Spring in Kuwait?
Has the Arab Spring finally made its way to Kuwait, or will this week's protests melt away as swiftly as they have come, asks Sherine Bahaa
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Protesters run from tear gas during a demonstration against proposed changes to election laws in Kuwait City
The unprecedented gathering of around 150,000 protesters, according to organisers, made this week's protests in Kuwait almost unique. No official figures were released, but the demonstration was seen as the largest political gathering in the history of the state, bringing together all political forces, from the Islamists, Muslim Brotherhood members and Salafis, to liberals, women, Shia, Bedouins and Badoons.
Opposition forces in Kuwait want reform, but they do not want revolution. Since the beginning of the protests, they have said that the dissolution of the parliament would be desirable, that any amendment to the election law would be regarded as an "unconstitutional coup", and that a boycott of the democratic process was inevitable.
The Kuwaiti emir's speech on Friday setting 1 December as the date of the country's elections and calling for a change in the election law sparked the protests. The emir claimed that the amendments to the electoral law were meant to "preserve national unity", further infuriating the demonstrators.
Amendments to the 2006 electoral law would reduce the number of candidates a voter could vote for from four to one. The opposition said that the reduction to a single vote was aimed at ensuring the election of a more compliant parliament, unlike the one elected in February which is dominated by religious and tribal figures.
Warnings by the Kuwaiti interior ministry that it would enforce a zero-tolerance policy on demonstrations failed to make the opposition change its course, and the name "the nation's dignity" was chosen for the date planned for the demonstration.
Video footage purportedly taken of one part of the demonstration and uploaded to the Internet showed hundreds of protesters, many in traditional white robes, streaming past the cameras. Some chanted, "we will not allow you" to change the law, and others clapped in an atmosphere that appeared calm.
Three main points in the capital Kuwait City were chosen for demonstrators to assemble and march on the nearby Seif Palace, which houses the offices of the emir, crown prince and prime minister.
Things did not end peacefully, as Kuwait's elite security forces intervened violently to prevent the demonstrations. Telephone lines went down as networks were overloaded with calls, and earlier in the day the police were put on alert as they tried to prevent people from gathering by cordoning off areas along the demonstration routes in an apparent bid to limit protester numbers.
Later in the day, the police went into action, with riot police using tear gas, sound bombs and rubber bullets against the protesters, leaving 100 protesters and 11 policemen hurt together with a number of MPs.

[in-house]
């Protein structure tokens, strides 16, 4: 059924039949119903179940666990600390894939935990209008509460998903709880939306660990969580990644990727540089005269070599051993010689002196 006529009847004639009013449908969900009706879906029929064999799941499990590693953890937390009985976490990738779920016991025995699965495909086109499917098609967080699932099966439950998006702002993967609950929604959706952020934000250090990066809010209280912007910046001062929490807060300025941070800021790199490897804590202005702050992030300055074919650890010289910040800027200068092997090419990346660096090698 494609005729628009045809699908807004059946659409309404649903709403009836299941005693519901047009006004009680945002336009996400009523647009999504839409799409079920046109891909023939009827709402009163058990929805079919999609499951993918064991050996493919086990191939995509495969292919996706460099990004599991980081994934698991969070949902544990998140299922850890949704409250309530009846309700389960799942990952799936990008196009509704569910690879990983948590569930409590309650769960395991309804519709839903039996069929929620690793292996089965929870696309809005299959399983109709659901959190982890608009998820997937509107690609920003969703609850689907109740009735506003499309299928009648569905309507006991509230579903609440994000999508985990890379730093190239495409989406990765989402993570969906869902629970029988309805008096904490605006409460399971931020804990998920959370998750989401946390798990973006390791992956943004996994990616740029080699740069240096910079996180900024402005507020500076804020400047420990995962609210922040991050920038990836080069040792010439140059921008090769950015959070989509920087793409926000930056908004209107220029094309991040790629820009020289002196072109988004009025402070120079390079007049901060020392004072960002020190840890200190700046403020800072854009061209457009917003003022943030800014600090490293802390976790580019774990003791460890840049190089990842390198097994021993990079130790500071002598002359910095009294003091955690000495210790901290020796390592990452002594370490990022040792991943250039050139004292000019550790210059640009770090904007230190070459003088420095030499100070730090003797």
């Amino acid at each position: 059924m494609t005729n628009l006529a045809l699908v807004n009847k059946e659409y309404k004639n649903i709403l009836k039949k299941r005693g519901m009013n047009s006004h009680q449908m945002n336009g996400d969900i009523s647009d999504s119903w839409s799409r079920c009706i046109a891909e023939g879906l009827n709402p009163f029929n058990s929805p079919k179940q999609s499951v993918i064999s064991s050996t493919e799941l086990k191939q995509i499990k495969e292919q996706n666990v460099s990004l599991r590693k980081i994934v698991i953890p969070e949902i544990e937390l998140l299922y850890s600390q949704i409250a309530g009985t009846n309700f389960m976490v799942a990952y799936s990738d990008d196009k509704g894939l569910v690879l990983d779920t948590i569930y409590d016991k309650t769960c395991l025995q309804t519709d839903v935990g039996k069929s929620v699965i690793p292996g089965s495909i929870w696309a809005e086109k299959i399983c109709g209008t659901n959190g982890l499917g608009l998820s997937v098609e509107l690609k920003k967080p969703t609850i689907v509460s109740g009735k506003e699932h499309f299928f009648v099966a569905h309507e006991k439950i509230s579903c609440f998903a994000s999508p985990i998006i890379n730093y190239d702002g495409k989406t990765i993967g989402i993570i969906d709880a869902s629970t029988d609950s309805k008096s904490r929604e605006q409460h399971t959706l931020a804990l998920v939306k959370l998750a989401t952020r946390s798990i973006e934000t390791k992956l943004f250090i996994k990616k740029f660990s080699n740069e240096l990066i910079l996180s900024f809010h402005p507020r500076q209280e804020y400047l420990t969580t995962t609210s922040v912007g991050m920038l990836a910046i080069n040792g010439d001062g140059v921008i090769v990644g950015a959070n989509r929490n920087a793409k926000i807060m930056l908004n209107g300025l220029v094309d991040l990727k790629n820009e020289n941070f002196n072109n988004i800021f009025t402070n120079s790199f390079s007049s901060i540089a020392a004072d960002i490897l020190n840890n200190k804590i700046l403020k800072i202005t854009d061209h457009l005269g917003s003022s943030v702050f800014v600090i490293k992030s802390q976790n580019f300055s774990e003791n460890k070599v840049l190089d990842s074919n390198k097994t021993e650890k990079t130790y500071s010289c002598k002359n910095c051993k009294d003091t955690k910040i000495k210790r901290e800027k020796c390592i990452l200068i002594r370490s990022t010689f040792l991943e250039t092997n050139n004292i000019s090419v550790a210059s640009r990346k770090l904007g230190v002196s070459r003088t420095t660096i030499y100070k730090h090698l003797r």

More protests and clashes are expected to follow in the tiny oil-rich state where the Al-Sabah family has been ruling for the past 250 years.
On Monday, opposition leaders held meetings to discuss their plan of action and pledged to escalate the protests. The opposition views the amendments to the electoral law as an attempt to undermine their chances of winning seats in the elections.
Former MP Abdallah Al-Barghash said that the opposition would continue its protest campaign until the controversial amendments were withdrawn. "I think we have entered a new phase in which young people are playing a pivotal role," said independent political analyst Dahem Al-Kahtani.
"If no peaceful solution is reached, we could be moving into a scenario similar to [that in neighbouring] Bahrain," Al-Kahtani said, in a reference to the sporadic but persistent street protests against the ruling family there.
"After reaching this stage, it will be very difficult, if not impossible, for the popular movement to back down... The solution lies in real democratic reforms," he said.
A day later, Kuwaiti authorities gave orders to the security forces to curb dissent by any means, and a statement by the cabinet was published in all local papers on Tuesday warning against the protests.
"Citizens are not allowed to hold a gathering of more than 20 individuals on roads or at public locations without obtaining a permit from the governor concerned," the cabinet said in the statement. "The police are instructed to prevent or disperse any unlicensed groupings."
Kuwait is the only relatively democratic state among the Gulf monarchies. In 1962, it became the first Arab state in the Gulf to draft a constitution and introduce parliamentary elections, though the emir and the al-Sabah family continue to hold major cabinet positions and enjoy tremendous powers.
While large-scale protests such as those that took place in Tunisia and Egypt last year are not on the cards in Kuwait, political bickering between the opposition and the ruling family has been on rise.
Last year, dozens of anti-government protesters muscled their way into parliament during a debate over efforts to question the prime minister about corruption.
Labour upheavals have also obstructed the country's $400 billion development programme and have ended with the dissolution of the Kuwaiti parliament on nine separate occasions, six of them since mid-2006 and twice this year.